A recent study by Barclays Bank showed that too many UK employers are still unappreciative of those who have served in the military. Despite their wide-ranging skillsets and strong work ethics, we continue to hear about ex-forces members struggling to make the transition to “civvy street” and to find a suitable job role. Given the increased skills shortage that is currently experienced by employers in Scotland and the UK, this is an issue to be tackled.
At the root of the problem are misconceptions and outdated perceptions about what military people are like which results in an inherent fear amongst employers of offering positions to ex-forces personnel.
In a study conducted earlier this year by forces charity Combat Stress, 54 per cent of employers said they felt reluctant to hire veterans due to fears they may suffer from psychological injuries, despite a lack of evidence to support this concern. Nor is it true that ex-forces members are mainly task orientated, merely able to follow orders and intimidating.
In fact, in the military, individuals gain important, transferable skills such as leadership training, decision making and problem solving in high-pressured situations. Add to that rigorous planning and communication skills, and the ability to bring the best out of team members and staff and you have people with skills that are highly sought after in private and public sector jobs.
What employers need to understand is that by recruiting ex-forces personnel you are not getting another cookie-cutter individual, but a unique employee with a glut of transferable and very desirable skills. Some of the larger corporates such as Tesco, Barclays and Jaguar Land Rover have all made firm commitments to veteran employment, and this is pleasing to see. What we now need is for a change of attitude across the board that will see all employers equally committed.
High-profile events and campaigns such as the Invictus Games and Help for Heroes positively identify with military personnel to the extent that, in some respects, the military can be shown to be ahead of the curve in their relationship with employees. Areas such as employee engagement and employee empowerment are hot topics in human resource circles now. However, in the British armed forces, employee empowerment has been a strong focus since World War 1.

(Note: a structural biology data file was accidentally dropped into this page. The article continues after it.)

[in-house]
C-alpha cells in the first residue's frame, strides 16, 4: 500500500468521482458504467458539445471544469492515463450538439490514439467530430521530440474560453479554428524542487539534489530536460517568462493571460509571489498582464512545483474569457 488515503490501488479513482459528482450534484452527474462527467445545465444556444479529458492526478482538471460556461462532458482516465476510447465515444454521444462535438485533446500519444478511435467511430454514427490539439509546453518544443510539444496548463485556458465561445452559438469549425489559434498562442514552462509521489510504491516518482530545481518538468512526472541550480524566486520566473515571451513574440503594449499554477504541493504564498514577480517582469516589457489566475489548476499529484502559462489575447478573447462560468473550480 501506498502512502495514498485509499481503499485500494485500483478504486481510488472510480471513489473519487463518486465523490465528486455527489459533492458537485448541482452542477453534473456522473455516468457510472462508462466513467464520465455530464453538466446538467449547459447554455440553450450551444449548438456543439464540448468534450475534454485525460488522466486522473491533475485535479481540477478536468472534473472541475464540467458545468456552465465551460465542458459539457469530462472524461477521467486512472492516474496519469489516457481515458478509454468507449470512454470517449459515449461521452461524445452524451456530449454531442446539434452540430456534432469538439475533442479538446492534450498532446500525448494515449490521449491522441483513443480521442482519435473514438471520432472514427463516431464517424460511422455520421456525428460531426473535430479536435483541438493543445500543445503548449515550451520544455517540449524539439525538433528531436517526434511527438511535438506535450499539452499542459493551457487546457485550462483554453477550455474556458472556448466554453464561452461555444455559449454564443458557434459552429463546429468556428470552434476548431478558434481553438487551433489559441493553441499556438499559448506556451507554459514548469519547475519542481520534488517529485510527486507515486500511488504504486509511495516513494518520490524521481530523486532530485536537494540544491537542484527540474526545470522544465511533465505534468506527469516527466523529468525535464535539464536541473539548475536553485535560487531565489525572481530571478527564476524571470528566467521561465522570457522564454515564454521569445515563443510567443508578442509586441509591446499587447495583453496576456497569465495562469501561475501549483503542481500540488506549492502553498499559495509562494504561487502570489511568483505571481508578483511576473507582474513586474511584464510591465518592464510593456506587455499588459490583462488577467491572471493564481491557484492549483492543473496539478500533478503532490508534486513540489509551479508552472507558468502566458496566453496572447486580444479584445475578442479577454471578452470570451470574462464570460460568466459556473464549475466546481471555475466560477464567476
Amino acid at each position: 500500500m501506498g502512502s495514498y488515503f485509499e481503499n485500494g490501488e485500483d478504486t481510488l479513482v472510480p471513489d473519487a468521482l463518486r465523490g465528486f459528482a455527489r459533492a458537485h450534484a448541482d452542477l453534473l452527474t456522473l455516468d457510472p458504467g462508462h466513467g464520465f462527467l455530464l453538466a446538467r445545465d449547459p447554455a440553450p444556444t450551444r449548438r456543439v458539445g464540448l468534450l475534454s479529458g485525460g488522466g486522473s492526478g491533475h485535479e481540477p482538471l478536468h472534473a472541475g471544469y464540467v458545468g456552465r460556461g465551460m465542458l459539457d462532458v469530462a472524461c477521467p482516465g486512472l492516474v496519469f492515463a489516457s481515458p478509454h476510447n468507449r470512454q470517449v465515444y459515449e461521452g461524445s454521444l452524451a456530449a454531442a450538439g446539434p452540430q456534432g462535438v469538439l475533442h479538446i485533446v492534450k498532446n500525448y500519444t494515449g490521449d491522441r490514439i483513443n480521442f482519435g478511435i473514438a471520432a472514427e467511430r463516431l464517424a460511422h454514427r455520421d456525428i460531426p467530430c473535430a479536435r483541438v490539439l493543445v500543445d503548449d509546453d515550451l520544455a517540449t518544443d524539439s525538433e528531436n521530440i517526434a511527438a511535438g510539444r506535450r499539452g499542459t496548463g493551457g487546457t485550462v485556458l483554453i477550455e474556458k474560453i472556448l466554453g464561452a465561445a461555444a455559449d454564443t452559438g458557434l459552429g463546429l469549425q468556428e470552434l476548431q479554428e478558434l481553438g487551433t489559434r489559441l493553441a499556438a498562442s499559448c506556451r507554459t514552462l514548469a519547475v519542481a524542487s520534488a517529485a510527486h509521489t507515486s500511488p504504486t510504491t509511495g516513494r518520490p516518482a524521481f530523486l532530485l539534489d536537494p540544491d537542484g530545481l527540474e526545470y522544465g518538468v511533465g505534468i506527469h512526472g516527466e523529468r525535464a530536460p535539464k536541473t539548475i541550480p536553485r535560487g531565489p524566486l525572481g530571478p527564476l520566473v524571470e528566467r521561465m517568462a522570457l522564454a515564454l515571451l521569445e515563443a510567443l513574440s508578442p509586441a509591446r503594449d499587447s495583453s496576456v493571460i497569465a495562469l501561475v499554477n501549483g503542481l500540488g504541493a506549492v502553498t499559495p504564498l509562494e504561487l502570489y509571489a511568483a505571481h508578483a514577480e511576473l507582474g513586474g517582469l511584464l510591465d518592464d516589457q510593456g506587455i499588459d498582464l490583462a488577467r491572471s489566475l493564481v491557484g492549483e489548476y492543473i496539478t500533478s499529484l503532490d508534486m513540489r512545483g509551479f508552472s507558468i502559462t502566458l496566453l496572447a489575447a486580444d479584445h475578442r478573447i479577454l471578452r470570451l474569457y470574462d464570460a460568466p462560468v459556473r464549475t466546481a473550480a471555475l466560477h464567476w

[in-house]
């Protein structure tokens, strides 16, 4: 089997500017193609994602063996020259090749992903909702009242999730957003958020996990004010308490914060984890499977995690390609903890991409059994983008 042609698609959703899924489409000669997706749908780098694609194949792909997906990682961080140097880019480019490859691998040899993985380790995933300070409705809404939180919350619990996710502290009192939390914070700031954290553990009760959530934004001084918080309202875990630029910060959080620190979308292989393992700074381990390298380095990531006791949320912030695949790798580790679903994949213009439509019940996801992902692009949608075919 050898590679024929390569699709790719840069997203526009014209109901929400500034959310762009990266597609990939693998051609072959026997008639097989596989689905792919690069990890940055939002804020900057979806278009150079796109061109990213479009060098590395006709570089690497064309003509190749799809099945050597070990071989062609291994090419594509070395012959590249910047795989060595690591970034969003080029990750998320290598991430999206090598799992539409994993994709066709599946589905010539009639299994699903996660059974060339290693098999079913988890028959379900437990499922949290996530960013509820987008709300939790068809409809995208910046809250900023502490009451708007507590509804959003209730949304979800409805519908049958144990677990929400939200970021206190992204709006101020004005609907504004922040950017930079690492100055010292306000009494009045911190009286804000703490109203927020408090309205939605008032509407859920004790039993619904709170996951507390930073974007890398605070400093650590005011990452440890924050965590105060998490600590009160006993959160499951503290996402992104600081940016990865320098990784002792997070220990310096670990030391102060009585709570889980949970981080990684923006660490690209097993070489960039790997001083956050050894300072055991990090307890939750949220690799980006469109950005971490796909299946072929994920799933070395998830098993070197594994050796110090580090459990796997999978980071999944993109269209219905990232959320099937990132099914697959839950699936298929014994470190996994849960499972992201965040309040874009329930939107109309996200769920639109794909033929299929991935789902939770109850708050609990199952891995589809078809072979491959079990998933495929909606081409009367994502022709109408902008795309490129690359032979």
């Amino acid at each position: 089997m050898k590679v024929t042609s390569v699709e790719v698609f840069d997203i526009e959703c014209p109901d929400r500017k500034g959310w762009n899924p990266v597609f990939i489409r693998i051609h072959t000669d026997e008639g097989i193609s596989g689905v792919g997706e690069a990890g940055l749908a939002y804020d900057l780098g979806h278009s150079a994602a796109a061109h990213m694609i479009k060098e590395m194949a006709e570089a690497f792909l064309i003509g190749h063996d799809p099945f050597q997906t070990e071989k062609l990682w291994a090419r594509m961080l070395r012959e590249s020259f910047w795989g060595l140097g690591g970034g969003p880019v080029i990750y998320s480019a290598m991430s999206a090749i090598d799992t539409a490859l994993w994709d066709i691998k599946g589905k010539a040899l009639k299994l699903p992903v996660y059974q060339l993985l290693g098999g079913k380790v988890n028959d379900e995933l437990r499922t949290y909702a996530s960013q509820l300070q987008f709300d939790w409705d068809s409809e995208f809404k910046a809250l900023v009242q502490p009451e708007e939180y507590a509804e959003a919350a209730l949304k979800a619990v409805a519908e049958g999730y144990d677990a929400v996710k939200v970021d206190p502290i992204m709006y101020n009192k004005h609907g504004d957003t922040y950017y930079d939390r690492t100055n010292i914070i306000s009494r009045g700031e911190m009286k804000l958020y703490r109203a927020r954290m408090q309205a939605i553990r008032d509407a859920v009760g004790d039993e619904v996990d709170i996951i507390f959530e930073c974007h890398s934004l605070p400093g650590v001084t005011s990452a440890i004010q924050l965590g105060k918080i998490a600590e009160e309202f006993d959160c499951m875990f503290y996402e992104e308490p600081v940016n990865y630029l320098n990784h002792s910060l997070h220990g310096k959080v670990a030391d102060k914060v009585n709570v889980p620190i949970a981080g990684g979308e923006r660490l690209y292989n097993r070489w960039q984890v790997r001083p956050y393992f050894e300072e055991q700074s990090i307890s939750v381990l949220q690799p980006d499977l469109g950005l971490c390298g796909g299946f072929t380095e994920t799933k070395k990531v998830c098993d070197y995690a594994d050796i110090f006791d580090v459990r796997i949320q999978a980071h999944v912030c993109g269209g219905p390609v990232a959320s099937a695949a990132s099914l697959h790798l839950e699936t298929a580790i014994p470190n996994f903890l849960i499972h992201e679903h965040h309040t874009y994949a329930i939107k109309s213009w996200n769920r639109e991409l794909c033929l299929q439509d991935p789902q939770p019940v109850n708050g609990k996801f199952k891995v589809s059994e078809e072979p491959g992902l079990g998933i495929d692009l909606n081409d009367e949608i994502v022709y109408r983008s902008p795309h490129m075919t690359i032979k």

Commander David Marquet, formerly of the US Navy, whose book Turn the Ship Around has been very well received as an innovative and necessary way of working with employees, serves as a valuable example of how staff empowerment can be adopted into all areas of work to impact positively on business practice.
Moreover, in most traditional civilian job roles, skills such as leadership and employee management are usually merely learned as one moves up the career ladder and many employees will only have very limited knowledge, or indeed no experience, in leading a team or a group of staff. In the forces, individuals learn about leadership from the minute they join, which should not be underrated.
Saying that, after leaving the military, veterans often lack a clear idea about what they can or want to do, never mind writing standard CVs or knowing how to succeed in typical interview processes. No wonder employers are often left with jargon-filled CVs and little information about the actual hard and soft skills that have been acquired during military service. Support is needed in applying these skills and concepts to the non-military world and to assist those leaving military life to progress into new careers.
However, a two-fold approach is needed. Only a change in employer attitude combined with continued resource allocation for those leaving the sector will bring lasting benefits for ex-military members and will create skilled employees most capable of making a valued contribution to our economy.
• Mark McFall is managing director at Change Recruitment Group